With GE leading the way, the Internet of Things has experts giddy about what it could do not only for the global economy but for industrial stocks.» Read More
Today Cramer gives advice on Amgen, Cisco and more. He's also banning two stocks from the Lightning Round!
Callers question Cramer about CVS, Medtronic, JPMorgan Chase and more...
A U.S. federal judge dismissed Alcatel-Lucent's patent claim against Microsoft over technology that converts speech into text.
Microsoft on Thursday lost the first of six patent lawsuits brought by Paris-based telecom equipment maker Alcatel-Lucent, and a federal district court jury set damages at $1.5 billion.
Driven by soothing words from the Fed Chairman and the market's own mania for deals, stocks closed out last week on a high note. This week, traders will be ready to pounce on any news that will reinforce the view that the Fed might cut rates this year after all.
Potential takeover bids of Alcoa by one of two Australian-based companies reportedly considering such a move were unlikely because of the U.S. aluminum producer's company dynamics, cost factors and increasing Chinese competition, analysts said Wednesday.
"It's more company-specific news items than anything else," Tony Dwyer, equity market strategist at FTN Midwest Securities, said in an interview with CNBC.com. "You had a very near-term oversold market, you've had a back-and-forth tape over the last few days, so today evens it out."
BHP Billiton, the world's largest mining company, and Rio Tinto, the world's second largest iron ore producer, are said to be considering separate $40 billion offers for Alcoa. But some analysts question the likelihood of such a deal.
Alcatel-Lucent on Friday said it would cut about 12,500 jobs over three years, more than previously announced, as it reported a fourth-quarter net loss and forecast a drop in first-quarter revenues.
Shares in Alcatel-Lucent slumped Tuesday after the telecommunications giant warned that a weak performance in the fourth quarter will lead to full-year 2006 revenue coming in at a level similar to its 2005 performance.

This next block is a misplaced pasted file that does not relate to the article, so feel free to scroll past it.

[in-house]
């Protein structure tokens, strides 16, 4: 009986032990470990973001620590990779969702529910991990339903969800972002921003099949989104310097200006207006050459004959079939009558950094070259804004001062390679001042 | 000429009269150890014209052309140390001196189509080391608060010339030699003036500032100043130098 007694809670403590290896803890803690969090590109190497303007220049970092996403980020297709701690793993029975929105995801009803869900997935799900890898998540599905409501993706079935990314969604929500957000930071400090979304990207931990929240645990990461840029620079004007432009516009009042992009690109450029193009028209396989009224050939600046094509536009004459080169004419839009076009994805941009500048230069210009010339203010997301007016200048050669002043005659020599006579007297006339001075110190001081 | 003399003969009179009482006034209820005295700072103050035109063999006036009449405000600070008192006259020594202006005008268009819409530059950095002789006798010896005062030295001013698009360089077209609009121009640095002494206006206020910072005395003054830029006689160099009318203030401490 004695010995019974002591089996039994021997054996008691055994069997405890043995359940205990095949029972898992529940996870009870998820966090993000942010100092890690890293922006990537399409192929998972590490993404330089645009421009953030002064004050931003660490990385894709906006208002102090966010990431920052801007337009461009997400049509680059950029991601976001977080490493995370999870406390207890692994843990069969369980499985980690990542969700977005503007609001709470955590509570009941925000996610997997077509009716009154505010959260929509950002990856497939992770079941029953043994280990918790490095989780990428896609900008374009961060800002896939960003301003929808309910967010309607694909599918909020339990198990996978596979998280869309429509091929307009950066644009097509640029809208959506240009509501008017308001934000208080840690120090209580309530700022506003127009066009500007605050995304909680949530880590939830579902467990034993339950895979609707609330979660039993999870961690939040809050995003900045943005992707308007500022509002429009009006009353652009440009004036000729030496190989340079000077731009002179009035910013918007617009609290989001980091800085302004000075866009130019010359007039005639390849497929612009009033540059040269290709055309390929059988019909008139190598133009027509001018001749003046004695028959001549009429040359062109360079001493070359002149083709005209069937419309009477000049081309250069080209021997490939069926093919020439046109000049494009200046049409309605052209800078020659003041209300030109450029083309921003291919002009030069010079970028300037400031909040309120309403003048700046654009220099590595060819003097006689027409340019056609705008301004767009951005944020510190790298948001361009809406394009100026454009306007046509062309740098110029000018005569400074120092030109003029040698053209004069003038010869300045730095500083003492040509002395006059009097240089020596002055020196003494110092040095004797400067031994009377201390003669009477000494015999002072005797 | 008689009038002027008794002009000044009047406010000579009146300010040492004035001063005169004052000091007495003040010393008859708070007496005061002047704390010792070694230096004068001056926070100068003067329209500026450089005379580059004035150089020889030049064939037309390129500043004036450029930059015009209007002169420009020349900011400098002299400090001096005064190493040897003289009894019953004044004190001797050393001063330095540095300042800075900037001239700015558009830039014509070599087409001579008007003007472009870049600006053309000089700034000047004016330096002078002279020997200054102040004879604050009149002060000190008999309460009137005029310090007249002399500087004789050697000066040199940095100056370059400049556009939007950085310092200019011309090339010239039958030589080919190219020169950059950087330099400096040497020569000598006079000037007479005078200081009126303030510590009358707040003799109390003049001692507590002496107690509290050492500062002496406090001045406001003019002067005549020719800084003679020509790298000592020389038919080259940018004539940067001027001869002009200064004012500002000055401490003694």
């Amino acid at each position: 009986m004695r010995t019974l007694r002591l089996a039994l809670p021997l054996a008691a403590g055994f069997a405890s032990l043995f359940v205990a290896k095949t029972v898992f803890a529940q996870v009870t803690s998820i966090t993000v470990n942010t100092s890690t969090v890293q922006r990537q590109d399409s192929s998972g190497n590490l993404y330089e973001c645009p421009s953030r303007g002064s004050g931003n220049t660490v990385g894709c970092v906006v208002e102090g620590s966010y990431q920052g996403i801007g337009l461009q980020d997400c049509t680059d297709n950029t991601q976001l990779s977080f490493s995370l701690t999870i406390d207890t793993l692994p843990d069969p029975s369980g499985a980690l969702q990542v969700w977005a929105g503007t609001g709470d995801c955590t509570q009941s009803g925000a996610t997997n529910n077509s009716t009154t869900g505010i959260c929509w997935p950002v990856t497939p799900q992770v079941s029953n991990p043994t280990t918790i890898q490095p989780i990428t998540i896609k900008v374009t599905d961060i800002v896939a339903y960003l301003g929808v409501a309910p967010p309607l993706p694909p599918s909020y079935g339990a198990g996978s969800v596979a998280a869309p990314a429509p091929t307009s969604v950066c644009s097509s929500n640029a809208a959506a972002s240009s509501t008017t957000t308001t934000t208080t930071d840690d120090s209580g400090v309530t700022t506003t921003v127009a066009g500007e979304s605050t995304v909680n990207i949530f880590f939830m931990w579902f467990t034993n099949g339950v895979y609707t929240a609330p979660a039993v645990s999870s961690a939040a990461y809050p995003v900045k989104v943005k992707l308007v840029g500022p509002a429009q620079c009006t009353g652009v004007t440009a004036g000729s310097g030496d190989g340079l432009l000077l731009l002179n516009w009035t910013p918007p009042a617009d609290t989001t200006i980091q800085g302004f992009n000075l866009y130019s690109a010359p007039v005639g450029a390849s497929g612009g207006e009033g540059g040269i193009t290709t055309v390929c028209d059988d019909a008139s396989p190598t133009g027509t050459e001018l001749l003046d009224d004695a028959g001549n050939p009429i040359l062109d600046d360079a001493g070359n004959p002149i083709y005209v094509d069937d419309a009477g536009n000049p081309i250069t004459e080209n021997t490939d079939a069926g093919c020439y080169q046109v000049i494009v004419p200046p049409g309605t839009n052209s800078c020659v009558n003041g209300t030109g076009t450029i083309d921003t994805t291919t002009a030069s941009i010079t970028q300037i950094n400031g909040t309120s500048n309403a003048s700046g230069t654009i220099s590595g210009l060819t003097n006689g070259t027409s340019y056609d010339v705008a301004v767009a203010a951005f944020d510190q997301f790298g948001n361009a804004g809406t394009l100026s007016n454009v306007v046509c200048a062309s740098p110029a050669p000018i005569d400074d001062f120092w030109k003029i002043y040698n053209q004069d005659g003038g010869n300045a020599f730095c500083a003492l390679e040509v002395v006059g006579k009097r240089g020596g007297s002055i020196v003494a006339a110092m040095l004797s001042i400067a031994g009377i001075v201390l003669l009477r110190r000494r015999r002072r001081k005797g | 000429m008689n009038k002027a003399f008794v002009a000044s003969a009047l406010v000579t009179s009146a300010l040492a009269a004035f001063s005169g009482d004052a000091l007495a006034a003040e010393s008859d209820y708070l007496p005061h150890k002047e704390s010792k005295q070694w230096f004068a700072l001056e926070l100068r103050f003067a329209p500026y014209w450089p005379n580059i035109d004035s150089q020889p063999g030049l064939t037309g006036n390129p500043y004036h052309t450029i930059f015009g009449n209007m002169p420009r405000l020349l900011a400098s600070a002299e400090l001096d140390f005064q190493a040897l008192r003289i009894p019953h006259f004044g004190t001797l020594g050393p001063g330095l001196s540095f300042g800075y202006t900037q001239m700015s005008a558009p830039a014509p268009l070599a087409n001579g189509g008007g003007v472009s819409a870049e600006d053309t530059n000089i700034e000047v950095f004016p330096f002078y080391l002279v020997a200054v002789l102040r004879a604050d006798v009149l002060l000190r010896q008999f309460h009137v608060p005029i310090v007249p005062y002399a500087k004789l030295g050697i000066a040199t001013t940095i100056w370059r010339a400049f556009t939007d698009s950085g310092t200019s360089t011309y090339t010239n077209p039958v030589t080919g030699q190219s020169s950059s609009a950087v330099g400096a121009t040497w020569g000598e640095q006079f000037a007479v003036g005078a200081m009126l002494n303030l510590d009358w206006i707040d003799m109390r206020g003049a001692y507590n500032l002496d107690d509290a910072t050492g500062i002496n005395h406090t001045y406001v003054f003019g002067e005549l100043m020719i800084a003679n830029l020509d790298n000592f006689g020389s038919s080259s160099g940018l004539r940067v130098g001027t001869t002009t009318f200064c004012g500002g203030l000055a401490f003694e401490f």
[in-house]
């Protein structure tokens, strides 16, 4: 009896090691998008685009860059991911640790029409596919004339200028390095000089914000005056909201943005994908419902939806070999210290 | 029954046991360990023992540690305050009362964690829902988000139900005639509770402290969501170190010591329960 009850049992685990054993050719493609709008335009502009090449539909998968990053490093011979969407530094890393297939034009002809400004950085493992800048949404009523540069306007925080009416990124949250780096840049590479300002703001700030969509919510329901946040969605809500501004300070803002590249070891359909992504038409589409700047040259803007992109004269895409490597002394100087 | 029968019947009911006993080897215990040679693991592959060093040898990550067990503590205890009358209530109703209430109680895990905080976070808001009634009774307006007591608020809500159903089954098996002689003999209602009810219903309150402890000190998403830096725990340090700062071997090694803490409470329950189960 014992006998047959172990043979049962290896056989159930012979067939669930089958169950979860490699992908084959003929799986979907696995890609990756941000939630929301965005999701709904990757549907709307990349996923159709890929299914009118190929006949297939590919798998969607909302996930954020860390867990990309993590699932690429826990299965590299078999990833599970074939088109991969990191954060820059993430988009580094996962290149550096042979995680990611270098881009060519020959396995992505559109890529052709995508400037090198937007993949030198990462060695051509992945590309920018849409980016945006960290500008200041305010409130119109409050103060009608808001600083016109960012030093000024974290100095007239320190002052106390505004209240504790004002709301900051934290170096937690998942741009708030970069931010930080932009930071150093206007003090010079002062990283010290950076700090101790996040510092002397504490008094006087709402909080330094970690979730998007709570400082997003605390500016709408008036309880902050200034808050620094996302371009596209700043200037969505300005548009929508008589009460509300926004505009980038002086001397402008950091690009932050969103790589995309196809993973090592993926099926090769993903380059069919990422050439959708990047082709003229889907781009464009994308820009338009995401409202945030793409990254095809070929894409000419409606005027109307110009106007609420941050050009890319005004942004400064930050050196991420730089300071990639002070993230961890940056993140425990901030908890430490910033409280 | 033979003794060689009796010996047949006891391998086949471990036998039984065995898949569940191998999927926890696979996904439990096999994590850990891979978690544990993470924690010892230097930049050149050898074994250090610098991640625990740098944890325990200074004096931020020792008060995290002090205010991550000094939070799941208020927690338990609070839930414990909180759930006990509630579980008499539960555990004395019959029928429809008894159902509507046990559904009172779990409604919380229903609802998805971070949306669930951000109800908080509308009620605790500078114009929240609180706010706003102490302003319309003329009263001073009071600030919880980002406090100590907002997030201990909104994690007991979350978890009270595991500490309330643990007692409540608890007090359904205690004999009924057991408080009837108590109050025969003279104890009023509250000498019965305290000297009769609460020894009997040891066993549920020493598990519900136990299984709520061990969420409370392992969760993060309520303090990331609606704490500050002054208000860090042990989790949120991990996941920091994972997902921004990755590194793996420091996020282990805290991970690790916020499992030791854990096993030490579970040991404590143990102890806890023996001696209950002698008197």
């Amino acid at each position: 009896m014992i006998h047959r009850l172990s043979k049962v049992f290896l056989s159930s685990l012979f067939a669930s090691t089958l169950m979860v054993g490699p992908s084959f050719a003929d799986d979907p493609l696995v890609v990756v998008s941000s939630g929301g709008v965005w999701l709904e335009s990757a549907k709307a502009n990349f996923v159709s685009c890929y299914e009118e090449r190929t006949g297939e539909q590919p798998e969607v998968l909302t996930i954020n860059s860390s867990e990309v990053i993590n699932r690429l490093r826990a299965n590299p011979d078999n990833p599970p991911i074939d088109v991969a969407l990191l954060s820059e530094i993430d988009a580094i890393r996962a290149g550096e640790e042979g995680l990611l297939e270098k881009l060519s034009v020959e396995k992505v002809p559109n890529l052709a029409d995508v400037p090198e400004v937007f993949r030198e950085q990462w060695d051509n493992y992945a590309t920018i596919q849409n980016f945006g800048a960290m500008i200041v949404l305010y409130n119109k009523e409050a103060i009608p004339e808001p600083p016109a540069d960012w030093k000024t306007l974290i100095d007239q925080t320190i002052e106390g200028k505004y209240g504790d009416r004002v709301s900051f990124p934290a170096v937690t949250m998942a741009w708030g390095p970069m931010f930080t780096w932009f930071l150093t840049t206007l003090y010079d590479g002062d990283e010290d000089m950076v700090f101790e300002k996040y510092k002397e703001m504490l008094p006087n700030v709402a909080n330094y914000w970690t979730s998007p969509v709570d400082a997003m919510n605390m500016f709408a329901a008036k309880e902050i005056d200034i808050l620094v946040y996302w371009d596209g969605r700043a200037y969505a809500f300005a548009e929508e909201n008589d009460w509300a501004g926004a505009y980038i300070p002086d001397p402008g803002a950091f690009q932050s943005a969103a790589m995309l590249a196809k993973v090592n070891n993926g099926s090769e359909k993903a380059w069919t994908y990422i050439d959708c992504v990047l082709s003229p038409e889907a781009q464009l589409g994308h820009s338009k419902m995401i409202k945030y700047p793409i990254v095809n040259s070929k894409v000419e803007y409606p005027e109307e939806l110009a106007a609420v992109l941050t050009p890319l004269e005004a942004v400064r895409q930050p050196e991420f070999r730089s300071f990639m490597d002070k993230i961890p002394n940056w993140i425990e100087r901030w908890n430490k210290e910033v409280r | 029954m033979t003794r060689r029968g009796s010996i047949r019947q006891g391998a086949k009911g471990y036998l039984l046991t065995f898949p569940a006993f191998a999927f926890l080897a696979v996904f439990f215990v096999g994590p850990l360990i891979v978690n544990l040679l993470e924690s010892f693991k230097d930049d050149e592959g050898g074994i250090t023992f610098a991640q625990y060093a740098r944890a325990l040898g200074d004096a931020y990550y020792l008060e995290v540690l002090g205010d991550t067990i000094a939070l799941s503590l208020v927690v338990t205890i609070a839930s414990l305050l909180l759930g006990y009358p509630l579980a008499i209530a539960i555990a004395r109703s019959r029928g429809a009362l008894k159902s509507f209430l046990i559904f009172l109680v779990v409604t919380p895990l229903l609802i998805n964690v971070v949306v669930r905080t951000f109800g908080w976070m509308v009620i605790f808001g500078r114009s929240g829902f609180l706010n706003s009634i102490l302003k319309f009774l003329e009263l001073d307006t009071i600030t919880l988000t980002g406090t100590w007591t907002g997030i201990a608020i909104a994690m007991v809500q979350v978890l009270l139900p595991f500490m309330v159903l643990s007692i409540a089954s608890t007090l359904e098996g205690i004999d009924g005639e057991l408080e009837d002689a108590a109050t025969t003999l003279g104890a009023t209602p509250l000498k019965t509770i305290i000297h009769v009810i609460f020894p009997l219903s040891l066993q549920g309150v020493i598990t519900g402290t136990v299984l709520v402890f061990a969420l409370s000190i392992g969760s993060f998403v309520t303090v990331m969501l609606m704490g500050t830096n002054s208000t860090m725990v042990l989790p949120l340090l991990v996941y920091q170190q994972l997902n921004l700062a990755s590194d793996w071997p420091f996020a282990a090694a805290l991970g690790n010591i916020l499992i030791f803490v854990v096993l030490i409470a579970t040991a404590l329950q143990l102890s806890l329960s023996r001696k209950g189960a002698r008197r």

Stocks opened initially higher as strong earnings from United Technologies helped boost the Dow. Energy stocks gained as oil moved above $53 a barrel.
Stocks in the U.S. are leaning towards a higher open, as investors brace for a barrage of earnings news. Oil is bucking its recent downtrend and is slightly higher as cold weather finally settles into the Northeast. European stocks are trading higher, helped by mining, metals and oil stocks. Asian markets closed higher with Tokyo at a 9-month high.
"We think we're getting close to a top," said Bill Strazzullo, chief market strategist for Bell Curve Trading. "The problem is the market is counting on this booster shot of lower interest rates and some of that has been taken out."
World's biggest aluminum maker Alcoa said its board authorized a buyback of about 87 million shares and a more than 13% increase in its annual dividend.
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AirTran Holdings raised its offer for Midwest Air Group by almost 18% to about $345 million after its earlier bid for the regional airline was rejected last month.
Buying in technology and financial stocks pushed stocks higher, outweighing declines in the energy sector.
Alcoa, the world's largest aluminum producer, posted a sharp increase in fourth-quarter earnings, as higher aluminum prices boosted revenue.
As we've noted--earnings season officially kicks-off later today, with Alcoa reporting after the bell. So will 4th quarter corporate profits be a boom or a bust, and what role will oil play? (an earlier post had some sector predictions). CNBC’s Mark Haines asked two analysts on today’s “Morning Call.” Nick Raich, Director of Research at National City Private Client Group says...
We've been telling you that earnings season gets underway today--when Alcoa releases its earnings after the closing bell. Wall Street investors are certainly interested in who will meet or beat expectations--and who will NOT do either in Q4. CNBC's Mary Thompson previewed some numbers on "Squawk on the Street" as to which sectors may come out on top--or the bottom.